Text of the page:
- PPP Senator Farooq Naek presents bill to limit JCP powers.
- Bill proposes giving parliamentary committee more power.
- It proposes to change process of elevating judges to SC.
ISLAMABAD: PPP Senator Farooq H Naek on Monday moved a constitutional amendment bill in the Senate, seeking to curb the powers of the Judicial Commission of Pakistan (JCP) in the appointment of judges of the superior courts and give the parliamentary committee a meaningful say in the process.
Having not been opposed by the government on the private members’ day, according to The News, Senate Chairman Muhammad Sadiq Sanjrani referred the bill to the standing committee on law and justice with the direction to submit its report to the house within 15 days.
The veteran legislator, explaining the salient features of the bill in the house, said the purpose of appointing judges to the Supreme Court, the JCP presently comprises the Chief Justice of Pakistan, four judges of the Supreme Court, a retired judge of the Supreme Court, law minister, attorney general, and a senior advocate.
He pointed out that the balance was heavily tilted in the judges’ favour while the draft law proposes to exclude one of the four sitting judges to make it a seven-member panel.
Moreover, the composition of the commission for appointment of high court judges has also been proposed to be changed to reduce its total strength from 13 to 11.
Senator Naek made it clear that he would not like to speak about allegations of favouritism in the appointment of judges but pointed out that the constitution was silent on the criterion of the advocates to be named for judicial appointments.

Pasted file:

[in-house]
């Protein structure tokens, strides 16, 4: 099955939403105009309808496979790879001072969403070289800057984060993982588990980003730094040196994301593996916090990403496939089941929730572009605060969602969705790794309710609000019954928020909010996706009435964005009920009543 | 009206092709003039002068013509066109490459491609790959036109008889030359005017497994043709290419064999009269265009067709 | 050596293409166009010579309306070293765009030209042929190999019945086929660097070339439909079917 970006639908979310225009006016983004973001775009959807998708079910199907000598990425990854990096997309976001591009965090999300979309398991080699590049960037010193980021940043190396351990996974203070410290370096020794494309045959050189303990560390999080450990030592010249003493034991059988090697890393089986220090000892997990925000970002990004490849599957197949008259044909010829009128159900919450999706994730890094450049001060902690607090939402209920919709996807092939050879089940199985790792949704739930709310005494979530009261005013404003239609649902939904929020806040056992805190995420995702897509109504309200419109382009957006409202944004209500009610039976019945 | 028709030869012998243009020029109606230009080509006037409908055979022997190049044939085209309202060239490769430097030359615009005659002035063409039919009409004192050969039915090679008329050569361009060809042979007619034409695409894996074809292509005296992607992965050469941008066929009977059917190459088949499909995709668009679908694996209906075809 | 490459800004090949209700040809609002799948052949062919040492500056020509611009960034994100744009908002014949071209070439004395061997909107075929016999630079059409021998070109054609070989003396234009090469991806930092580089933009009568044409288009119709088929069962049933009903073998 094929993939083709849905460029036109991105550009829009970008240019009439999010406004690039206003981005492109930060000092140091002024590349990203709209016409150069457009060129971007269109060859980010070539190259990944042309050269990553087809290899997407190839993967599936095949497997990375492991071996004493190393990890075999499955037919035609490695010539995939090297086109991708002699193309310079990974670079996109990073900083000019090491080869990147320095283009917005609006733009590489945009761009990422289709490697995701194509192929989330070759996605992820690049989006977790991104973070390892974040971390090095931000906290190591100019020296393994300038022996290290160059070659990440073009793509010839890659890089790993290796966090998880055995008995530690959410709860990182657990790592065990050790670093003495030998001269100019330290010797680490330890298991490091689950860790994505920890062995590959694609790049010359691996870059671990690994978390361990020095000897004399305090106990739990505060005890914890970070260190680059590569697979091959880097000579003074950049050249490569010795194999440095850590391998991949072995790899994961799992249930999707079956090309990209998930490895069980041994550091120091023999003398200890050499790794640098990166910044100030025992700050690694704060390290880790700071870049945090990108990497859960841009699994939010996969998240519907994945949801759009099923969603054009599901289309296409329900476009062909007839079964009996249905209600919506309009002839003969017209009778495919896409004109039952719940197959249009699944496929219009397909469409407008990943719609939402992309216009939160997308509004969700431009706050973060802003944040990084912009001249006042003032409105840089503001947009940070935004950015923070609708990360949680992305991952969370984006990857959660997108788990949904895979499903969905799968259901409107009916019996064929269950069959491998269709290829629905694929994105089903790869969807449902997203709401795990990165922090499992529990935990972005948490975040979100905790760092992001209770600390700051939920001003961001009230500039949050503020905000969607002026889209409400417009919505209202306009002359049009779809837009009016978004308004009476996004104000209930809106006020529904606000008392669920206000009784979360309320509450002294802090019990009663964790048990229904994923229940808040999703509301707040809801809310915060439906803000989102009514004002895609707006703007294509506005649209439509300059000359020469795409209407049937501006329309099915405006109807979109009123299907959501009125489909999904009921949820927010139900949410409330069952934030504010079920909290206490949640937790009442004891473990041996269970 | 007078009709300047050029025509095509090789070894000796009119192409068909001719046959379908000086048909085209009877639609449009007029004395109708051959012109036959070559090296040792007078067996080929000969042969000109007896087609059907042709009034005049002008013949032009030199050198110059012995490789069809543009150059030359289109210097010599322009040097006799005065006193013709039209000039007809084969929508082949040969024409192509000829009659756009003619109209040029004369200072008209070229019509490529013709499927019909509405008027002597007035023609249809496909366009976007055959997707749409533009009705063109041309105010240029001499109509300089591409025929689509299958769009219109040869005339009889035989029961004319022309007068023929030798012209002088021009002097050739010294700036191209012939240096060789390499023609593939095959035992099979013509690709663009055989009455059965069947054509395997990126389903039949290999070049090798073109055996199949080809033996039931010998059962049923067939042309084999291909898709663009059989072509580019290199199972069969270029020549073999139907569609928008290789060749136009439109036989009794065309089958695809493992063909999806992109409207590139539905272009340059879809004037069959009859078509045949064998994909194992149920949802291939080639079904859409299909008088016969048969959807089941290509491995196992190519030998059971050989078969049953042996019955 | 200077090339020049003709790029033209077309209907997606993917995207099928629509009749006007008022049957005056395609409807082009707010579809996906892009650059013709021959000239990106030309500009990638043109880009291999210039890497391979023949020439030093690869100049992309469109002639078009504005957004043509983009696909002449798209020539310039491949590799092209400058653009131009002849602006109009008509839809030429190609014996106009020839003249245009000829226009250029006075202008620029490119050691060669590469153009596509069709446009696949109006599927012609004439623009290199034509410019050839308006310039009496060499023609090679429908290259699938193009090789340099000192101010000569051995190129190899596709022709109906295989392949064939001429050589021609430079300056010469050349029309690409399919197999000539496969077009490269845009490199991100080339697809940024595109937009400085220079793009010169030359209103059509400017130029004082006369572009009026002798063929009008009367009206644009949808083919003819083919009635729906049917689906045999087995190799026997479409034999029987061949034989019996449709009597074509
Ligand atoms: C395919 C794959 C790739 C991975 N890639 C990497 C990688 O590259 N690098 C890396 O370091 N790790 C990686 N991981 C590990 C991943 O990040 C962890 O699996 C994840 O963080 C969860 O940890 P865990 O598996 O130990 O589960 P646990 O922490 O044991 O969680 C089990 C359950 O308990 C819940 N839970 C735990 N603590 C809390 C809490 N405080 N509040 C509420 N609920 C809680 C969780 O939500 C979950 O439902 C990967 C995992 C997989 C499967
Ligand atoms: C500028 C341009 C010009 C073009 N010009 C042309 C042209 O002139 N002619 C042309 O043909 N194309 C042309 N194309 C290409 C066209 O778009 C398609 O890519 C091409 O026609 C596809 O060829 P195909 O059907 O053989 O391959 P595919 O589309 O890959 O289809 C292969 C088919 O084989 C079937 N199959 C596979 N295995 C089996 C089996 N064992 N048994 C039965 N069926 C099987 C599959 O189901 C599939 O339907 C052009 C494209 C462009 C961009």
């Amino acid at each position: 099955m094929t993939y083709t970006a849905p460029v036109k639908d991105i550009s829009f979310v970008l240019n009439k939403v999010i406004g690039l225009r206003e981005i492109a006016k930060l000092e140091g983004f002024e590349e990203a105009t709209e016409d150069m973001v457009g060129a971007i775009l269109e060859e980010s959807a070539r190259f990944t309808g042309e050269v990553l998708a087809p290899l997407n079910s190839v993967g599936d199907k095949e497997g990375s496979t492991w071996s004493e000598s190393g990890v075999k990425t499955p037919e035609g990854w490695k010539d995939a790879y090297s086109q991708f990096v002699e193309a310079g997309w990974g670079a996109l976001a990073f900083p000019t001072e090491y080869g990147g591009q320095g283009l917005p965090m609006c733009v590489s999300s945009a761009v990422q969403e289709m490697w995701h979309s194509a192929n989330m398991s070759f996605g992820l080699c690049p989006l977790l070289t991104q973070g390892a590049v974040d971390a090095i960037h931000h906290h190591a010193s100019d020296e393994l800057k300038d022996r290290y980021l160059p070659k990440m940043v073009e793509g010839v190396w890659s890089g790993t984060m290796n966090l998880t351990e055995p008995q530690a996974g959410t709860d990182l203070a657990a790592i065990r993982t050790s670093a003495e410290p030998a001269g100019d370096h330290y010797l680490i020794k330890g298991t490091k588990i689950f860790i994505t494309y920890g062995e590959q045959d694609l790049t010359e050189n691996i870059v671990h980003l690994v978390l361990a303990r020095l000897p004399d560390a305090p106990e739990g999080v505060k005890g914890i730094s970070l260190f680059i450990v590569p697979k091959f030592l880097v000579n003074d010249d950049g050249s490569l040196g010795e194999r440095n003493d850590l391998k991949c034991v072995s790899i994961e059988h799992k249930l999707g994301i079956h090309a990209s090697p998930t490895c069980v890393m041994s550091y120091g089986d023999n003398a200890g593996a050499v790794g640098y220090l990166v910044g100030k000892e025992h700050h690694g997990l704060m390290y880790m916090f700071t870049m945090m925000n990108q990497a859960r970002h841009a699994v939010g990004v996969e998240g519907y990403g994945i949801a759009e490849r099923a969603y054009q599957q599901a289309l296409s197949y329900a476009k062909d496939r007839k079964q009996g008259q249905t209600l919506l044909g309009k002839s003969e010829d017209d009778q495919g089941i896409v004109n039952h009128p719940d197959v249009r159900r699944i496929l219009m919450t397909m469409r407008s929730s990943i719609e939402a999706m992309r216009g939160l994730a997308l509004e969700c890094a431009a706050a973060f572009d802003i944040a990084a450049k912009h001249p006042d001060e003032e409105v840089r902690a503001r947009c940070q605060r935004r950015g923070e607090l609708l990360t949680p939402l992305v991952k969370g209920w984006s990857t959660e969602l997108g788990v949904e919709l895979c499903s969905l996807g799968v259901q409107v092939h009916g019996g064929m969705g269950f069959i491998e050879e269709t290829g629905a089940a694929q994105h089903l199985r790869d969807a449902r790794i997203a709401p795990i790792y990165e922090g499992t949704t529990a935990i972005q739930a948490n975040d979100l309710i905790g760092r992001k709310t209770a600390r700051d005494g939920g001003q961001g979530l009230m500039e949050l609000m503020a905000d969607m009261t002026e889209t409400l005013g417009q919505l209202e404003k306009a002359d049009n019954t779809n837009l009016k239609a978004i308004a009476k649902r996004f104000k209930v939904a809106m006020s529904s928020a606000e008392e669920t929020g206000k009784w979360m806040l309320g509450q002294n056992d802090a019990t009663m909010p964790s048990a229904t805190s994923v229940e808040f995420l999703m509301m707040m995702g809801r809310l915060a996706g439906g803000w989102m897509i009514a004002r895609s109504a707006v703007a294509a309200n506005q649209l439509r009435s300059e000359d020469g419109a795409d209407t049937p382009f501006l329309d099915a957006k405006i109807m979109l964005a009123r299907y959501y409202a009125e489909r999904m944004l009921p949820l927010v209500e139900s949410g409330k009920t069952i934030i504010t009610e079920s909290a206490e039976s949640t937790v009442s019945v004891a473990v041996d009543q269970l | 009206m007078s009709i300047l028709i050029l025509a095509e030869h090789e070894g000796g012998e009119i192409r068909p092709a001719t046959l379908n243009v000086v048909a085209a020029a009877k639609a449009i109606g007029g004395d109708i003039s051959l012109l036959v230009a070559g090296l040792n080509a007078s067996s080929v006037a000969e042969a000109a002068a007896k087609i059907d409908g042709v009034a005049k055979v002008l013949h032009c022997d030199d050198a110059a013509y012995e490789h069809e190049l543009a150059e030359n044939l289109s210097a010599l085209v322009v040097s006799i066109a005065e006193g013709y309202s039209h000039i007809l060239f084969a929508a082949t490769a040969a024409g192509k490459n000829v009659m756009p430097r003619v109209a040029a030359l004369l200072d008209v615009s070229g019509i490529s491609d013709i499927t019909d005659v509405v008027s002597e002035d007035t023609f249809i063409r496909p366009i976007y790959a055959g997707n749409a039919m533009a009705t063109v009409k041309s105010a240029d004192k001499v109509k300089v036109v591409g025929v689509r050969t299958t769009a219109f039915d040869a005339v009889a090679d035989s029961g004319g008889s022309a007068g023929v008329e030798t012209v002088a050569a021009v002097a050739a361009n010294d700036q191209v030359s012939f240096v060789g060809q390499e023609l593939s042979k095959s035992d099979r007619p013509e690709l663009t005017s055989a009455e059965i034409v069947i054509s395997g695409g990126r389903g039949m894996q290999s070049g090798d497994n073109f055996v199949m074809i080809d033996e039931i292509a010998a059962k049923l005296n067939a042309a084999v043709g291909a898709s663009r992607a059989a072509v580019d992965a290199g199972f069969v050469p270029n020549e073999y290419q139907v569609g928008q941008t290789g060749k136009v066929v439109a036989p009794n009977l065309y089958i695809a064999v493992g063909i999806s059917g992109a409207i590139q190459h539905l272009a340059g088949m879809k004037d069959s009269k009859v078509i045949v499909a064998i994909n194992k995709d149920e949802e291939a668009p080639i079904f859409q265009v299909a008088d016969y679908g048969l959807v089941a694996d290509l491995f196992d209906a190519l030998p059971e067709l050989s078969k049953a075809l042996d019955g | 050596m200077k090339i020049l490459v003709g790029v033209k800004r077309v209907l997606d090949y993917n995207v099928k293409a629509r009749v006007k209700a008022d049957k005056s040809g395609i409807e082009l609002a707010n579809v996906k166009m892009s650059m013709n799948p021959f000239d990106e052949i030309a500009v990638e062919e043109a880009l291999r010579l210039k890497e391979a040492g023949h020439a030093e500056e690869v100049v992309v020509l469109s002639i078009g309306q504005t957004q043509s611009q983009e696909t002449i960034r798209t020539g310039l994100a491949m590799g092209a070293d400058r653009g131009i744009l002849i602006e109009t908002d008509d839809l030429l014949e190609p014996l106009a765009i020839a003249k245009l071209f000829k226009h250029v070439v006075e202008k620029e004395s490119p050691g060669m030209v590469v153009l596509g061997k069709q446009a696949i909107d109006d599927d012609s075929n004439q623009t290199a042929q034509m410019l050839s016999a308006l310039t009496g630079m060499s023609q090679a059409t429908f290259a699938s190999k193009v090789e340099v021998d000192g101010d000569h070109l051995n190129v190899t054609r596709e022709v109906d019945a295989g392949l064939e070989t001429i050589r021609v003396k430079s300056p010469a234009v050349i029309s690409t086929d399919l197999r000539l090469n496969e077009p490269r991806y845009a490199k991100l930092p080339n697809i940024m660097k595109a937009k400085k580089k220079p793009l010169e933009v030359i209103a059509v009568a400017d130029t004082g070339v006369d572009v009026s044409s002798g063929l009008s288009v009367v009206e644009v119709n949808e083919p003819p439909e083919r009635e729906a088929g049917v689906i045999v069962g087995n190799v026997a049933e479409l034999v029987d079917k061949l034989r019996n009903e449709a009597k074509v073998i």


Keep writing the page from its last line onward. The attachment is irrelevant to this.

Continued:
The bill, he continued, proposes an initiation committee to propose names within 60 days after a vacancy occurs while the proposed committee should be headed by the respective judge of the high court and comprise next two senior judges, an advocate-general and a bar council member.
Appointing high court CJ
The bill also proposes to provide for the appointment of the most senior judge of the high court as chief justice on the pattern of the Supreme Court.
He regretted that the parliamentary committee on appointment of judges had become a mere rubber stamp in the absence of its defined powers, therefore, under the proposed amendment, the parliamentary committee on receipt of a nomination from the JCP shall examine credentials, capability, moral, and financial integrity of the nominee and may confirm the nominee by a majority of its total membership within 30 working days, failing which the nomination shall be deemed to have been confirmed.
He said the eight-member parliamentary panel would be able to reject a nomination by three-fourths of its total membership.
Naek added that the decision of the parliamentary committee shall not be called in question in any court on any ground whatsoever.
He emphasised that it was for the parliament to make law, while it was the job of the judiciary to interpret and the bureaucracy to implement it, saying, “we want independent as well as efficient judges”.
He proposed a committee of retired Supreme Court judges to monitor the performance of high court judges.